Sunday, September 27, 2020

MSU epidemiologist explains COVID-19 vaccine trial results

May 19, 2020
<p>Catherine “Kate” Lein, an assistant professor in MSU's nursing program at one of the OISS’s annual Halloween vaccination clinics.</p>

Catherine “Kate” Lein, an assistant professor in MSU's nursing program at one of the OISS’s annual Halloween vaccination clinics.

Promising results for a COVID-19 vaccine emerged yesterday with biotechnology company Moderna announcing the conclusion of phase one trials on humans ⁠— but there's still a long way to go before any vaccine is readily available.

"I think the results are super encouraging," Shannon Manning, Michigan State epidemiology expert and associate professor of microbiology and molecular genetics, said. "They're seeing this protective, immune response, or at least that the antibodies that are being made by the individuals given the vaccine are able to prevent replication of the virus in tissue culture."

Moderna is the first company to find a safe, stimulated immune response, according a New York Times article by Denise Grady.

What makes the development important?

Moderna's findings are based on a preliminary trial, Grady said, where 45 healthy volunteers ages 18-55 from Seattle each received two doses of different levels 28 days apart.

The results determined that eight of the 45 participants produced neutralizing antibodies, or a level of physical response to the virus, according to a press release from Moderna.

"What's most encouraging is that these antibody levels that they were actually able to take out after vaccination were very similar to patients who had recovered from the actual infection," Manning said. "You would want those antibody levels to match."

Grady stated that the findings do not prove whether the vaccine works. Only larger, longer studies can determine this feat.

How does it work?

The technology that Moderna uses, called mRNA, is still an emerging platform. On their website, they emphasize that they are still early in the story. They also stated that they have previous coronavirus knowledge after having collaborated with the National Institute of Health, or NIH, on a vaccine for MERS, a different strain of coronavirus.

"It's important to note that this type of genetically engineered vaccine has not been used or licensed for use in humans yet," Manning said. "For the most part, it looks promising, but it might take a little bit longer to work out all of the different aspects and overcome all of the different challenges they might find."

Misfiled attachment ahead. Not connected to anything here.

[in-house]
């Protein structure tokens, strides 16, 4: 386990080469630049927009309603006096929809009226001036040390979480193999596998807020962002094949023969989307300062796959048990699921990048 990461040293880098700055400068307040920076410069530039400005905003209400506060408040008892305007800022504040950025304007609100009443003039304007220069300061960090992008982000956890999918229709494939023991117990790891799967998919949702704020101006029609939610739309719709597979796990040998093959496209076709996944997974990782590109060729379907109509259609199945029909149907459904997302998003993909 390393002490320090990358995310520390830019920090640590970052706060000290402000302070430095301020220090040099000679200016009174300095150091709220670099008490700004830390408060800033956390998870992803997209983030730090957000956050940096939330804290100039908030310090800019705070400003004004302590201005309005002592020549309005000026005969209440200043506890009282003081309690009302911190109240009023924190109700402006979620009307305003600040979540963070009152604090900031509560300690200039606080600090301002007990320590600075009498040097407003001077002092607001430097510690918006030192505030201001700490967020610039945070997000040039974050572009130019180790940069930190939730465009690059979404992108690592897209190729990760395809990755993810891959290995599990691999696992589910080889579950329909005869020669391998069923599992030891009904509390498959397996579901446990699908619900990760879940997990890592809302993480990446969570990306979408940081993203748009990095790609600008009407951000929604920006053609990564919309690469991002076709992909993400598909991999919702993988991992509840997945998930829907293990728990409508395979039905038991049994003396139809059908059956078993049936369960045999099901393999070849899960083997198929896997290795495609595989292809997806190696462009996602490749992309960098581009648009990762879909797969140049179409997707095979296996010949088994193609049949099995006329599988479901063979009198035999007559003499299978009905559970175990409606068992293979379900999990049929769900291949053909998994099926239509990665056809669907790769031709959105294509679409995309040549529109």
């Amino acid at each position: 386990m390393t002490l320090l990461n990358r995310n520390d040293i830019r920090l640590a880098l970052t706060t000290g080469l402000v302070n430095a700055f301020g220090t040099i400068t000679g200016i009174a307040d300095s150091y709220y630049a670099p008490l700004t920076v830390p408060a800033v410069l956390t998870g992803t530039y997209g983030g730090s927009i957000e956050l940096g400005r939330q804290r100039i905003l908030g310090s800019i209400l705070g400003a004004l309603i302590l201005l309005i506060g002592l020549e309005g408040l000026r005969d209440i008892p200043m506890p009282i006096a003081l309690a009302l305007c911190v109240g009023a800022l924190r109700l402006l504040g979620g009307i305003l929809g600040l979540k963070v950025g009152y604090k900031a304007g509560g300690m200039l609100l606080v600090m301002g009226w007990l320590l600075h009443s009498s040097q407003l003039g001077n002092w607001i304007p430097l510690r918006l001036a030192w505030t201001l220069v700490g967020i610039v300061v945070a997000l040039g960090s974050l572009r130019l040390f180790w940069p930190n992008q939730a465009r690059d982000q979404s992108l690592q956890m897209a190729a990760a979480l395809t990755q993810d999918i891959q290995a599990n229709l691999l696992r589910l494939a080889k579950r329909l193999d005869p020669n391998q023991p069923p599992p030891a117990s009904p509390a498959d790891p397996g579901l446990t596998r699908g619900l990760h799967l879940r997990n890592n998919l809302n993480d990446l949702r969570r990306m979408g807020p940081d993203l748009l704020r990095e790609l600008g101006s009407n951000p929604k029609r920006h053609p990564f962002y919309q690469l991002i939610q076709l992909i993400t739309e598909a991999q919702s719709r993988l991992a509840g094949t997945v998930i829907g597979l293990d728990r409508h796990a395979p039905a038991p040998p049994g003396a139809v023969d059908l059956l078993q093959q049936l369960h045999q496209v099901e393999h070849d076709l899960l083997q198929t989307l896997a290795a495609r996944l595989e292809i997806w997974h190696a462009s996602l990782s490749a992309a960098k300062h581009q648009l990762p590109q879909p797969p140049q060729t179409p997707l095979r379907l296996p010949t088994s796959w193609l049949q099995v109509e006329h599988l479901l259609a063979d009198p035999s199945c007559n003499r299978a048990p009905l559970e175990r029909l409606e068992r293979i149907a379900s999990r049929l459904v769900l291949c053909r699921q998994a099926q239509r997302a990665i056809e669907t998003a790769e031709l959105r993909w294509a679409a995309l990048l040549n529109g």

National Geographic said in similarity that, "While public officials and news reports were quick to cite this as a record-breaking development, the biotechnology underlying this drug has existed for nearly 30 years, and it has never yielded a working vaccine for any human disease."

Manning said that, overall, vaccines are developed particularly for pathogens and agents that cause the highest frequencies and worst diseases that we've seen throughout history.

When most vaccines are created, Manning said, they take either the pathogen itself or a portion of the pathogen agent and directly add it to your system. This way, your body can produce the correct immune response to automatically protect you if you ever come in contact with the pathogen in nature.

Manning said that there are many pathogens, both bacterial and viral, that could cause high death rates if we didn't have vaccines.

What happens in phase two?

Moderna announced on May 7 that the Food and Drug Administration, or FDA, has cleared their application to proceed to a clinical trial (phase two) involving about 600 people.

The main goal of this second phase is to find out if the vaccine is continually safe and if the same positive results can be replicated on a larger portion of the population.

Manning said this could be done by monitoring who has adverse reactions or side effects and who doesn't.

"The really nice thing about this vaccine, compared to other vaccines, is that it's not a live virus," Manning said. "The vaccine is developed on the spike protein, which is really important for the disease process and the host in the human."

Manning said this means the virus won't be transmitted to other people during clinical trials, rather it's just in one person's system developing and mounting that immune response.

What's happens next?

"Another factor that would be really important to assess would be ensuring long-term protection and immunity," Manning said. "There have been some reports of people getting reinfected, so it's not really entirely clear yet how long immunity actually lasts within an individual and how variable that is across individuals."

Manning said this could develop into future situations where they need to figure out how many doses different people need or what the exact formulation of the spike protein in the vaccine is that they're using and how they need to adapt as the virus evolves.

Dr. Anthony Fauci, director of the National Institute of Allergy and Infectious Diseases, or NIAID, has previously suggested that it would still take 12 to 18 months for a vaccine to be widely available for public use. Moderna anticipates phase three trials to begin early this summer.

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